I don't think I believe in linear time. Lines are just points joined together; they don't have heft or taste. They exist to measure who's winning, but have no extent. They're abstract. You can't sense linear time internally the same way other time is detected. I have moments when I am chock full of vital … Continue reading A matter of time
Just saw Avengers: Infinity War, but it's too much to take in right now, and if I review raw I'll spoil it. I'll wait, but you can read my thoughts about Black Panther instead. I liked it when I saw it, but unlike other MCU films I wasn't quick to review it. This is for a variety of … Continue reading Review: Black Panther and the past
First published in 1999 and updated last year, DK's Eyewitness Mythology is but one of a number of Eyewitness books for children/youth about literature, animals, weather and other natural phenomena, historical events and aspects of science. I am not in their target audience but I am interested in how myths and the people they belong … Continue reading Review: Eyewitness Mythology
It's impossible to capture a whole life in a single book or film. I imagine realistic attempts at capturing a life would be akin the Borges story where a map of the world was as large as the world. I was thinking about this when watching Werner Herzog's Queen of the Desert. Yet, I could … Continue reading Review: Queen of the Desert
The clock strikes off the hollow half-hours of all the life that is left to you, one by one. - Emily Bronte I love this time of year; especially the long afternoons of mellow golden light, well at least on those days when it isn't raining or threatening to. While the sun is shining it's … Continue reading All the life left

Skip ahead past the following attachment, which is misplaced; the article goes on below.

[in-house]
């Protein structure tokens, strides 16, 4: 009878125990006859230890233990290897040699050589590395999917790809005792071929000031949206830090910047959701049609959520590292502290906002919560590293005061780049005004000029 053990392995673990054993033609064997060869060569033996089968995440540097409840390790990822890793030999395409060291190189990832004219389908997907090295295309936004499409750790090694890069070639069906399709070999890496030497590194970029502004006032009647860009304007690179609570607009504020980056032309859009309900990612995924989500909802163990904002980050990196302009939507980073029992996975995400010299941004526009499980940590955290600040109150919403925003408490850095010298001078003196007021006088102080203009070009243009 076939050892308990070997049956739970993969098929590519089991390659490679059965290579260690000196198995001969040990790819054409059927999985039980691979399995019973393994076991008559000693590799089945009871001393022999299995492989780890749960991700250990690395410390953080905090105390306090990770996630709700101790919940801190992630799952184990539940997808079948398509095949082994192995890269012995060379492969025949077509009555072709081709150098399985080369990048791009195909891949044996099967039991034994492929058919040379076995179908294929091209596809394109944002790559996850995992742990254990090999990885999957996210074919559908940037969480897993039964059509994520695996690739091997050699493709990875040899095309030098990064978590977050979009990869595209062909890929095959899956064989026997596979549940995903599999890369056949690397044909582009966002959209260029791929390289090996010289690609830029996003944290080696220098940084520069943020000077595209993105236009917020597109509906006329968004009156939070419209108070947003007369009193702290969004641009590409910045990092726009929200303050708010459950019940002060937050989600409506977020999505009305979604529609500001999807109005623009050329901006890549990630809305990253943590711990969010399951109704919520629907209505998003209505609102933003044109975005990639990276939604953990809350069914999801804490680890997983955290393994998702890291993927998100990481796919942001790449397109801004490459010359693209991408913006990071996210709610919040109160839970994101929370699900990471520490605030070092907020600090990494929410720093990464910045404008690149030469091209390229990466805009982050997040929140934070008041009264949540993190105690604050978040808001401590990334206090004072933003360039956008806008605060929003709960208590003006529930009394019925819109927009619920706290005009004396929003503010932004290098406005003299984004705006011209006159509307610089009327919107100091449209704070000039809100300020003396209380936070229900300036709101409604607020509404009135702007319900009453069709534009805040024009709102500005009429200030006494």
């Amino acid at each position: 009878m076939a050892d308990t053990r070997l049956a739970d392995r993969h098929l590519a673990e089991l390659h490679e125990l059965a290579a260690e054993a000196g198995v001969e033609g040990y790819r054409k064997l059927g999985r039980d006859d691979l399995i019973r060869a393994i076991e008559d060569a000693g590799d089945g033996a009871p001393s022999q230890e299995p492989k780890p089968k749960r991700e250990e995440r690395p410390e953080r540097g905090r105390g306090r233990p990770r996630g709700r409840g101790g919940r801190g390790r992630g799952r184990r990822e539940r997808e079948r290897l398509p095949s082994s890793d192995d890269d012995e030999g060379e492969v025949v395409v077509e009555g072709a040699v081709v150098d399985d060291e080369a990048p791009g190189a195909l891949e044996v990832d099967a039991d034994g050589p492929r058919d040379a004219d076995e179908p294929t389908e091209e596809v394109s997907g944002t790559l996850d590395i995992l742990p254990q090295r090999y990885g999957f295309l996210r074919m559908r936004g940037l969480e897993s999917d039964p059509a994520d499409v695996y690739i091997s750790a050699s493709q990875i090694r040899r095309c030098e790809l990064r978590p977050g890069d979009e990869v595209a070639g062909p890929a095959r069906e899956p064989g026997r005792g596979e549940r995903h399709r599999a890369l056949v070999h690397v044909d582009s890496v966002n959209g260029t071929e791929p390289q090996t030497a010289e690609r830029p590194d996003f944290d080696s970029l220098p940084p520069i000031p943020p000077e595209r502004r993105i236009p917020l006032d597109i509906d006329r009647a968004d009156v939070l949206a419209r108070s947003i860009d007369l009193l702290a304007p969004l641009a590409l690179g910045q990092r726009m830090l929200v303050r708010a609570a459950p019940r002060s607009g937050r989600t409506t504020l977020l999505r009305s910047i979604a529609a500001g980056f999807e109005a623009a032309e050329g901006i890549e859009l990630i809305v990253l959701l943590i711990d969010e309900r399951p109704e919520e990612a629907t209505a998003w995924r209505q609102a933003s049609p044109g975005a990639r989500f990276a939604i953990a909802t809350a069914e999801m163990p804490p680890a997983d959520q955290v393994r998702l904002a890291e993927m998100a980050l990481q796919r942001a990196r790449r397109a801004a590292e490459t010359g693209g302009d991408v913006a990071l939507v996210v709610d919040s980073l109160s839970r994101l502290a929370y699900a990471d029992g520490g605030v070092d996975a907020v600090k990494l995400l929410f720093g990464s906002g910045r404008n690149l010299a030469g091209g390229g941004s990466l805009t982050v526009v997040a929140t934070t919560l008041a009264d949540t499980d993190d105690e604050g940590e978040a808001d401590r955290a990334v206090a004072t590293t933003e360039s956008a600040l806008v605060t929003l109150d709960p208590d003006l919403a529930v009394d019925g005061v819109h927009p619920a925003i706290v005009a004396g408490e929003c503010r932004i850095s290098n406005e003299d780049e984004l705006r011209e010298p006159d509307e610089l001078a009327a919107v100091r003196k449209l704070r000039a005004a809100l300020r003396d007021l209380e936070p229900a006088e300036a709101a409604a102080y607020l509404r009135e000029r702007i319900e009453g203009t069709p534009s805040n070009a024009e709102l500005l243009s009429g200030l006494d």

There is a final sentence in one of Tim Winton's short stories in his intertwined anthology The Turning that winded me with its beauty, poise and connectedness to what had gone before. I can't remember the story exactly, it was one of those grim seaside slices of life he is an expert at crafting, but … Continue reading Under a spell
Gerard Manley Hopkins was an innovative and scholarly poet, if mostly unpublished in his lifetime. His unquiet poems, with their vivid descriptions in sprung rhythm still resonate with me. As an individual, he was a depressive, diminutive and devout man, out of sync with his world. Thus, he remains somehow familiar, and supremely current, except … Continue reading unManley Hopkins
A FB writing group I'm in posed a question about whether writers are born or made. It garnered many, many enthusiastic responses. Most members asserted writers are born, or are somehow a combination of both born and made. You may not be surprised to find I have a problem with this. Otherwise I wouldn't be … Continue reading Writers: born this way?